At the age of 22, during his senior year of college, Dave Eggers became the guardian of his 8-year-old brother, Christopher, after they were orphaned by the deaths of both of their parents from cancer within a five month period. Eggers recounts his experiences as a "single mother" in the postmodern literary memoir, A Heartbreaking Work of Staggering Genius (2000). The work quickly became a bestseller and Eggers became a celebrity of sorts, getting such an abundance of media coverage that the media soon began covering the massive coverage. "AHWOSG," as the book is known to its devotees, is told by means of a playful, experimentally structured narrative, despite the fact that it deals with deeply serious issues, including death, grief and parenthood (as well as several non-serious issues, including the author's obsessive quest to make an appearance on the MTV reality show, "The Real World").
The book, which became a New York Times bestseller, has garnered something of a cult following and has been hailed in the press as one of the finest examples of literature to be produced by a member of "Generation X." Eggers became a celebrity of sorts, getting such an abundance of media coverage that the media soon began covering the massive coverage.
"A virtuosic piece of writing, a big, daring, manic-depressive stew of a book that noisily announces the debut of a talented--yes, staggeringly talented--new writer." - Michiko Kakutani, The New York Times
"Eggers invokes the terrible beauty of youth like a young Bob Dylan, frothing with furious anger" - Washington Post
"This is laugh-out-loud funny and utterly unforgettable." - San Francisco Chronicle
Eggers first novel is You Shall Know Our Velocity (2002, revised as Sacrament 2003, the story of two young Americans who travel around the world (Senegal, Morocco, Estonia and Latvia) handing out money to very poor people.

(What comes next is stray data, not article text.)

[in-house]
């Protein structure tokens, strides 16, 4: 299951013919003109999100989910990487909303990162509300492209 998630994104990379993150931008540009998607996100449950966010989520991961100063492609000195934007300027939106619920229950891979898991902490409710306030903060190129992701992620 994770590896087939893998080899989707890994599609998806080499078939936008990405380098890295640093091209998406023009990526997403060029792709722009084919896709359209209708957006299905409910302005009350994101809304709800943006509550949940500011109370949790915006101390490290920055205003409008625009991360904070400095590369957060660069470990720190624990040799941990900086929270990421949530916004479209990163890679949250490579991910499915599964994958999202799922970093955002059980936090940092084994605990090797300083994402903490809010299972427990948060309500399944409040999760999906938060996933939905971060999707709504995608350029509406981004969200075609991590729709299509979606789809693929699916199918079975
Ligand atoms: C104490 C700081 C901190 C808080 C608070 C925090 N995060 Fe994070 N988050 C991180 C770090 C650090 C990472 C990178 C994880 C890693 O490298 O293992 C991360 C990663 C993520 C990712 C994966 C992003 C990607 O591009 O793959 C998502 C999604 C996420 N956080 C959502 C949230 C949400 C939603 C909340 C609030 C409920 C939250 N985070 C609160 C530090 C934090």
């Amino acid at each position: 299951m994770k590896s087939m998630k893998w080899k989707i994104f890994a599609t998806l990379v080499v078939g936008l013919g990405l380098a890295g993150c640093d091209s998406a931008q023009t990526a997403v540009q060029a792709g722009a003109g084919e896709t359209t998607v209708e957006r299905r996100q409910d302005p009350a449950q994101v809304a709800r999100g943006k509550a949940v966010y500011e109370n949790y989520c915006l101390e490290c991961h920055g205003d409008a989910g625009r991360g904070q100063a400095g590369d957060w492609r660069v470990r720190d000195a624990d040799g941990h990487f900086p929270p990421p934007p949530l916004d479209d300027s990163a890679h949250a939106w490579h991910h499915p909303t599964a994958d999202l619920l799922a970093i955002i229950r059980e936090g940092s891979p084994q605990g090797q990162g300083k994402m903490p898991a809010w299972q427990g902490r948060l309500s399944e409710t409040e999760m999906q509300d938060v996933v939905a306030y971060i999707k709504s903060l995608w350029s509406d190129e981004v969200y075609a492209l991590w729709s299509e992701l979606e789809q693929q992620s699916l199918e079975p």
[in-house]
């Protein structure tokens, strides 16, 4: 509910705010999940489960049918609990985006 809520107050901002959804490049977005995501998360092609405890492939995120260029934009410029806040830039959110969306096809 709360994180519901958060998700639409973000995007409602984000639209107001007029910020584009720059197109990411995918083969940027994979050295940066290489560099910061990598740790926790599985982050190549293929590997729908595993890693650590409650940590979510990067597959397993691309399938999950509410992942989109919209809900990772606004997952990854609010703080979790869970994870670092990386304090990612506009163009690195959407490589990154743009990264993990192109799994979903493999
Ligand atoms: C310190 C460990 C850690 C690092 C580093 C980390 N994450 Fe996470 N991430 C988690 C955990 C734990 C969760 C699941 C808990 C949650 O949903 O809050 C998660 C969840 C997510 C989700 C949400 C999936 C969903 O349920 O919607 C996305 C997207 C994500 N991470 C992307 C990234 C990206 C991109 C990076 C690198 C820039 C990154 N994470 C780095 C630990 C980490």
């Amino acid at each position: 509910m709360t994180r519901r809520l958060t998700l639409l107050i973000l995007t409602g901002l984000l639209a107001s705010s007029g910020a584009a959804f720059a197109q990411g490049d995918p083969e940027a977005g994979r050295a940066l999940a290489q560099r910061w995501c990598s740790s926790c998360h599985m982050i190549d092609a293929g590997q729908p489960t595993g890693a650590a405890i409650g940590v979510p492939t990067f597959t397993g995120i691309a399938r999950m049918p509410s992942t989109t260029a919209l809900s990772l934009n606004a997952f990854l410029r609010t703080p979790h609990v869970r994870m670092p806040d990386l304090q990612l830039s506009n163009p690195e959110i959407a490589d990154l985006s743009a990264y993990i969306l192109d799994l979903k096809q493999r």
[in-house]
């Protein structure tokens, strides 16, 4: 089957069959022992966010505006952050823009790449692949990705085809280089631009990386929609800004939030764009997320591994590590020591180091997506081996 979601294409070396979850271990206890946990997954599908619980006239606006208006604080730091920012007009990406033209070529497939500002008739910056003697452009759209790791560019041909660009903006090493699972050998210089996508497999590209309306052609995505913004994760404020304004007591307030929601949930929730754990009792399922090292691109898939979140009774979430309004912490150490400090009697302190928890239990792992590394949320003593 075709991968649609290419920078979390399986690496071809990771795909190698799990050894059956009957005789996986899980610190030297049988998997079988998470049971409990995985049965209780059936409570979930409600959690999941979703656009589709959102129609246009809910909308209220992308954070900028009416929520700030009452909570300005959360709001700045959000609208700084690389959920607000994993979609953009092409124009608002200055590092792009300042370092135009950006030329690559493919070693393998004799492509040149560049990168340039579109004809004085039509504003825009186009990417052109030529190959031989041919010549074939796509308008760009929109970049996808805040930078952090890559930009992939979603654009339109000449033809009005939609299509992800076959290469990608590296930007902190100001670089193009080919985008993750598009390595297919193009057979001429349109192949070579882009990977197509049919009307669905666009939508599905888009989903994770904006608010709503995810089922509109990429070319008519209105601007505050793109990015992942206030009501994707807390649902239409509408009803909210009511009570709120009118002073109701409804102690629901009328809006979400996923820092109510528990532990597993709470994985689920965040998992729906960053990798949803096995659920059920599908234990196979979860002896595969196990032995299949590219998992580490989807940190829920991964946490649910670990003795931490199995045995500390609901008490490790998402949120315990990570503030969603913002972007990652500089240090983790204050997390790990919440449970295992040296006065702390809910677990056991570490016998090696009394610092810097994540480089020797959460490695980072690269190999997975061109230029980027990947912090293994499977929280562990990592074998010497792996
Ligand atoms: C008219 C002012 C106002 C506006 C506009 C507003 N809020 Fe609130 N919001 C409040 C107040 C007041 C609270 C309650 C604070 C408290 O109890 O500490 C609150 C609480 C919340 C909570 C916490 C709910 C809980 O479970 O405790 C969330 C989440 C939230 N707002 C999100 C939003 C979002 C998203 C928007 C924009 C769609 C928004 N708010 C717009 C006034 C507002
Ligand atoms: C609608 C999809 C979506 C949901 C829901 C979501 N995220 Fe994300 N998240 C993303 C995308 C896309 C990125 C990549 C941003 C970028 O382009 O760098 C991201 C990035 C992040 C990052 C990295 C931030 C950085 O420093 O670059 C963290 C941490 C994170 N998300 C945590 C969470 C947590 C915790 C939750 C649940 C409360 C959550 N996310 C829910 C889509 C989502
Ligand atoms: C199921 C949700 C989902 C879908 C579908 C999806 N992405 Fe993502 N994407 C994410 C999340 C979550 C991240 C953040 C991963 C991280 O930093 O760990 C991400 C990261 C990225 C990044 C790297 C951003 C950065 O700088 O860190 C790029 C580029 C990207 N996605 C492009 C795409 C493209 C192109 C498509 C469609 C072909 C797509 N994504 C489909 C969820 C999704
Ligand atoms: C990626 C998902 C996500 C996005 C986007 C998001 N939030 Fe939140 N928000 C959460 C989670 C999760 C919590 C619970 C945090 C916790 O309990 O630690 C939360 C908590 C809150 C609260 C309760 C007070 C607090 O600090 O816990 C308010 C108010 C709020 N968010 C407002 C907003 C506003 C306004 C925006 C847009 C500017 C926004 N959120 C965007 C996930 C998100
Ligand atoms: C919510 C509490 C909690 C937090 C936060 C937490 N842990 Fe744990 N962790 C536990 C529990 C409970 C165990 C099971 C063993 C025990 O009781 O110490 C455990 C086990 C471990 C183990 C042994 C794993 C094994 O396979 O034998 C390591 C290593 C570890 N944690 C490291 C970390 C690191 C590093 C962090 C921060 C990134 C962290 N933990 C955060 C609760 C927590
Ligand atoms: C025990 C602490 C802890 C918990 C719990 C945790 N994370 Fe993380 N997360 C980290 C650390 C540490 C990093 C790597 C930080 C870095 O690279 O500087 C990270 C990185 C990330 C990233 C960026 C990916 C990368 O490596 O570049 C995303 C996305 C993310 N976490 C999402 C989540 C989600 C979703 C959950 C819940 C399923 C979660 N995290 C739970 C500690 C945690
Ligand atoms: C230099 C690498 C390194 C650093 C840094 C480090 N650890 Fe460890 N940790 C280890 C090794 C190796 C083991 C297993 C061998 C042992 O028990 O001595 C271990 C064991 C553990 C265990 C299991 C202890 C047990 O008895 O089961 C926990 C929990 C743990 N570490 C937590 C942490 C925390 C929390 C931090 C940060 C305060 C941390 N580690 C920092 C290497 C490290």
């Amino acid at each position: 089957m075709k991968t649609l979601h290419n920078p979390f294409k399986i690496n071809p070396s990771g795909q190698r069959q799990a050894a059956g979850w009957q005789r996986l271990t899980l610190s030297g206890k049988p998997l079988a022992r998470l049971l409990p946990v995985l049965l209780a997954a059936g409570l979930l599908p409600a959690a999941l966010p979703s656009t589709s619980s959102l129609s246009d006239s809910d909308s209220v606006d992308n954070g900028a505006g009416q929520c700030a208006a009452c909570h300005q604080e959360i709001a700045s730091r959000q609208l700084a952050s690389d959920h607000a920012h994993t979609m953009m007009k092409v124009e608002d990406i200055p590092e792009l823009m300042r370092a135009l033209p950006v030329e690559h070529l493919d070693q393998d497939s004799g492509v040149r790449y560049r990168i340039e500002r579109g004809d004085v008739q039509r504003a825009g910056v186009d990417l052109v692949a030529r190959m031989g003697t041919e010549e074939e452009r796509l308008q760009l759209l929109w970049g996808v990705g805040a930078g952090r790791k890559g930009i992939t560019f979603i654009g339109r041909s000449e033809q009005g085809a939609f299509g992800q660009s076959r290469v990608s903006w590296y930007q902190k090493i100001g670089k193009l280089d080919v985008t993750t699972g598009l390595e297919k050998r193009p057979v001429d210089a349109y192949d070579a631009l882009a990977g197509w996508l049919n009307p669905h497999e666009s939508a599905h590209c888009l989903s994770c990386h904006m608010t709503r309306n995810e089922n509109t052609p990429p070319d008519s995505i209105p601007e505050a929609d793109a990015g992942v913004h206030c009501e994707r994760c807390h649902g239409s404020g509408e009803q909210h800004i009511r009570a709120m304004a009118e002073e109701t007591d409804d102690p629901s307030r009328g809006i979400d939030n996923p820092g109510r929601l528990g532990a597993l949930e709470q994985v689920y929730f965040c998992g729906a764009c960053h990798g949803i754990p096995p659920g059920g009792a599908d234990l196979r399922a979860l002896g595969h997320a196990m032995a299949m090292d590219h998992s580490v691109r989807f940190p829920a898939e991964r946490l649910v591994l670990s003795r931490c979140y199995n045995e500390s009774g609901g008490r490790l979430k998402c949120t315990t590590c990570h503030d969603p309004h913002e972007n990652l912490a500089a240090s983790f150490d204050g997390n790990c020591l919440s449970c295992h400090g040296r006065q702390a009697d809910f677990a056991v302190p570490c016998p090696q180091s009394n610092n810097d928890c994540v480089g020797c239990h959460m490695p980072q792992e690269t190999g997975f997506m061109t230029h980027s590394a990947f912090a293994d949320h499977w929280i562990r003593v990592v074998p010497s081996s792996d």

"a grand, hectic, whimsical, great airborne road-trip of a book. [It] has the propulsive exuberance of Kerouac's 'On the Road,' and is probably a rather better novel, too." - London Daily Telegraph
Eggers has been associated with a number of offbeat periodicals. At the age of 24, he founded Might magazine, a satirical San Francisco-based publication. After serving as a guest editor at Esquire, Eggers founded McSweeney's, a quarterly magazine.
"Monty Python style publication" and "a postmodern examination of everything." - NPR-affiliate WBUR Boston
Eggers is also the editor of The Best American NonRequired Reading (2002), an anthology of offbeat magazine and webzine pieces, including fiction, journalism, essays and satire, culled from the pages of the New Yorker, Jane, ZYZZYVA, Vibe, The Onion, Spin, Epoch, Time, Esquire, and others.
Eggers used a good portion of his earnings from A Heartbreaking Work of Staggering Genius to found 826 Valencia, a charitable organization based in Marin County, California, that promotes writing skills among kids ages 8 to 18.
If you were at the PAC at UAlbany for Dave Eggers' reading on Wednesday, September 29th, you heard him talk about Word Street, a drop-in tutoring and literary arts center at 163 North Street, Pittsfield, MA--modeled after 826 Valencia, his own organization in San Francisco. Dave spent the afternoon before his reading at Word Street, talking to kids and teachers, and has become an enthusiastic supporter. Word Street needs volunteers. If you are interested in helping, or even just learning more about the organization, please e-mail Founder and Director Frank Tempone at email@example.com. You can also talk to Frank on the Word Street chat at www.wordstreet.org/chat.html Thurs, October 7, beginning at 7:30 p.m. Any amount of time you can give to Word Street will be appreciated.